It happened organically and with the support of some very kind young designers who encouraged me to get the things I had been making out there. Zelda Murray helped me come up with the name KLAY, then Leilani Heather and Rob Byrne had an online shop called 'Bon Weekend' a few years ago, where I first sold KLAY goods - quilted throws and some original KLAY bags I made. This was the real start of KLAY.
Can you tell us a little about how your pieces come together, about your process as makers & the people you collaborate with?
All the KLAY items are things that I had made out of practicality: The hats are something I spent years perfecting and made about 25 different versions of that I would wear on walks to protect my scalp from getting burnt in harsh NZ sun! The bags are something that also evolved over years - the ideal comfy strong everyday bag for carting shopping home, but something that I could wear even when not taking shopping home!
The cushions are items that I made for my self as a treat, but also something that I could sit on while sewing, or have in bed as a head prop for reading.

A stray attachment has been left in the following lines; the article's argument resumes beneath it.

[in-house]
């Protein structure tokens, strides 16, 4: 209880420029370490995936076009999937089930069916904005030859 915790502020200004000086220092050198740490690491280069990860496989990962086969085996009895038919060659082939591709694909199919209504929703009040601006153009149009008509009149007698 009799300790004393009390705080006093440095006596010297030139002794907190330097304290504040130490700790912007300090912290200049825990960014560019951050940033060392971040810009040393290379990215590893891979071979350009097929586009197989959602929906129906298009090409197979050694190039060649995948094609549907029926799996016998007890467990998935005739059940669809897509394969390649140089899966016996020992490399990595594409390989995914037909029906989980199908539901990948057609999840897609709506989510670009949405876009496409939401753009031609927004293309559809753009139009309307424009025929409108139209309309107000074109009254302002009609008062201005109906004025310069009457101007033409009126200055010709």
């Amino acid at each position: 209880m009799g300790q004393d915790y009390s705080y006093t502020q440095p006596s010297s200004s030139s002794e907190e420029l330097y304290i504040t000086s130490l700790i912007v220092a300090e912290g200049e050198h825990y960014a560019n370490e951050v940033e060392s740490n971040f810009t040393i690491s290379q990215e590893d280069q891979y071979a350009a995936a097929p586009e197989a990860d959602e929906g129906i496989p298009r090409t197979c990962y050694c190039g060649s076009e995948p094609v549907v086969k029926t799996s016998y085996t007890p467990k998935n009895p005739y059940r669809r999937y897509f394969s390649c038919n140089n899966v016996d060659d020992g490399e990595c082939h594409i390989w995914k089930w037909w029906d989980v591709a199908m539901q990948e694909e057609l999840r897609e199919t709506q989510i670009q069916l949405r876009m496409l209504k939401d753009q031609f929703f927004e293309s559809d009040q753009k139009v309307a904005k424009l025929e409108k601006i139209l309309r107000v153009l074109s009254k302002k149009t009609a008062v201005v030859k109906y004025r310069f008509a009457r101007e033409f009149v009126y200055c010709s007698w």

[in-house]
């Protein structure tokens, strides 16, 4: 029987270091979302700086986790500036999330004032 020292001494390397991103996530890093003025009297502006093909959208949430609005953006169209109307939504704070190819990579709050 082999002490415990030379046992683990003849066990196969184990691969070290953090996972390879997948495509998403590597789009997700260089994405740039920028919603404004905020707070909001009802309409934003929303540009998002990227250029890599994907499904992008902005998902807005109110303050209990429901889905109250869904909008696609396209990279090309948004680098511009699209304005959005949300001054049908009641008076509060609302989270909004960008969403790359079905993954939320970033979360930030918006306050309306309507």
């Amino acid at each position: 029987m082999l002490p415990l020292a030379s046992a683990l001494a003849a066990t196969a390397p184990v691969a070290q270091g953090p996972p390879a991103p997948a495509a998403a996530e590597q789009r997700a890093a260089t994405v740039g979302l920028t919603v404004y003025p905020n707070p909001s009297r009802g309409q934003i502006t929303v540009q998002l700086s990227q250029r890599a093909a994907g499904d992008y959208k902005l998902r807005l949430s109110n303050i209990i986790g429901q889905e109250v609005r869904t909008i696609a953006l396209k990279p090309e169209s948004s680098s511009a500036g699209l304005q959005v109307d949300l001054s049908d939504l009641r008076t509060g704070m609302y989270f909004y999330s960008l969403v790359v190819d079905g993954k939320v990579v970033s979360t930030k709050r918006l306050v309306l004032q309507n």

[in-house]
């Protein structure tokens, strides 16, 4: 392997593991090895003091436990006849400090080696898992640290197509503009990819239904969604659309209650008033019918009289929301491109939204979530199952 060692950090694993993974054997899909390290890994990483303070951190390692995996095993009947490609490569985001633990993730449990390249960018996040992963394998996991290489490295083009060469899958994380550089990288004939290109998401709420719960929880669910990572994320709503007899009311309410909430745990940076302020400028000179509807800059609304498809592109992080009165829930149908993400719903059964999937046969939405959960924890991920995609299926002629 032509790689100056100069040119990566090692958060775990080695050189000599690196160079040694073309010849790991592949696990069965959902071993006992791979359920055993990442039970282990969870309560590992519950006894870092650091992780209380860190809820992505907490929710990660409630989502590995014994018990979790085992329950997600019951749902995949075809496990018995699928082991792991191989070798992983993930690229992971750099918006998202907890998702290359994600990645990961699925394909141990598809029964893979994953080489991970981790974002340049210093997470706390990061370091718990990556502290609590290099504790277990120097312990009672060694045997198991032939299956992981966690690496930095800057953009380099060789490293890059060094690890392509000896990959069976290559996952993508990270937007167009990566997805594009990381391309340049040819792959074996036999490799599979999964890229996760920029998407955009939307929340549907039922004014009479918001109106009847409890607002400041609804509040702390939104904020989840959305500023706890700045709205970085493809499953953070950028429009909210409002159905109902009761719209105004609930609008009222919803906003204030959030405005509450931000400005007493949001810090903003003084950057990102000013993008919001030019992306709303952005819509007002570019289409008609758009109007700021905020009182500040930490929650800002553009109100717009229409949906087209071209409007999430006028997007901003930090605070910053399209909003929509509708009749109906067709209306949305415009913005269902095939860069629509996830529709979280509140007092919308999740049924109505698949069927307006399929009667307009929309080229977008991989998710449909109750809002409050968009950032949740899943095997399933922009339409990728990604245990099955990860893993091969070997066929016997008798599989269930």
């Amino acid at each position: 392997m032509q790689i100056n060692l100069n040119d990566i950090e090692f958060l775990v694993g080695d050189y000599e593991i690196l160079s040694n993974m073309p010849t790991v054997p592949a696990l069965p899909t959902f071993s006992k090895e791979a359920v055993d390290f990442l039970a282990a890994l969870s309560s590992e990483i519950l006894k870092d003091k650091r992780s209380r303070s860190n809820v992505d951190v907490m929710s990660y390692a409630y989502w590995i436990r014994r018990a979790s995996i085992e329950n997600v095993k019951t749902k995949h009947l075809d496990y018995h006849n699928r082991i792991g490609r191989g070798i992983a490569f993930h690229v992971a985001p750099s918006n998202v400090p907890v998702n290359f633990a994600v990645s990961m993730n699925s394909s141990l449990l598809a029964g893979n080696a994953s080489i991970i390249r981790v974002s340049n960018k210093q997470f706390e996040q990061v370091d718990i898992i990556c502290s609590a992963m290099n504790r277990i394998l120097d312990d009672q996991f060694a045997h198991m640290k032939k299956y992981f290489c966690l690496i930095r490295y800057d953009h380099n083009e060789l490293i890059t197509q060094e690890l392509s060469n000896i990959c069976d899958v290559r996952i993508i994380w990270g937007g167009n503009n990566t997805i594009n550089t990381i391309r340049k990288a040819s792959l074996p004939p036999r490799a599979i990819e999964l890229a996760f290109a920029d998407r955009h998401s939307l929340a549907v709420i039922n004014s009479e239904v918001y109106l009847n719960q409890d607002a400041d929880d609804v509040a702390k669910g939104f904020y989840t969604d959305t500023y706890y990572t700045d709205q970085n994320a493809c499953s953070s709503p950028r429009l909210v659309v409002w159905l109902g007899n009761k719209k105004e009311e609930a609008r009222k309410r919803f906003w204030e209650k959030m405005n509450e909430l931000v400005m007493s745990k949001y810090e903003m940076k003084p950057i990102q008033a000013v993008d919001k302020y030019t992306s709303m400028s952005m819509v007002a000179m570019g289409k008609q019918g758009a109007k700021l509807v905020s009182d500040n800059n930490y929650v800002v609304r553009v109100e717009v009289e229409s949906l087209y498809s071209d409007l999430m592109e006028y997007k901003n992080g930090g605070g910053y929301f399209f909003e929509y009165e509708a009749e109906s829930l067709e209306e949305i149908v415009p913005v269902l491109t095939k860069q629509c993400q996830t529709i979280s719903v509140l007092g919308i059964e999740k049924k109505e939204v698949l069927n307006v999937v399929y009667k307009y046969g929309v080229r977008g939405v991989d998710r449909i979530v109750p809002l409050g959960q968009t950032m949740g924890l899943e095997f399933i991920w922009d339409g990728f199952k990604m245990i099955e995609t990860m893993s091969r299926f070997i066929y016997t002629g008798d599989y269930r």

The process of the designs of KLAY items comes from a desire to have practical and beautiful things that get better over time that I want to have myself. In order to have an object that lasts and is treasured, the process of how that item is constructed is really important to me. For example with the cushions, they are not just stuffed with feathers or cushion fluff, to get my ideal forms is a labour intensive process, I hand sculpt these from often 5 different layers. The final cushion is a result of many discarded samples and a lot of creative thinking about texture, weight and durability.
When I started KLAY I mostly used limited run fabrics that was end of run meterage from international designers - making do with what I could starting out as a small business. But slowly over the last year as the label has grown I have started to add some staple items that are made from on going available fabric from other wholesalers. Because at this stage KLAY is still such a small business I can not afford to import fabrics directly myself and being in NZ we do not have a huge range of wholesalers to source fabric from, so buying end of run fabric from importers that buy international designer dead stock works well for me, the limited fabrics are so beautiful - interesting colours and incredible quality, so it is great to incorporate those special limited run pieces in amongst the staple fabrics/ items.
Can you tell us a little bit about your latest range?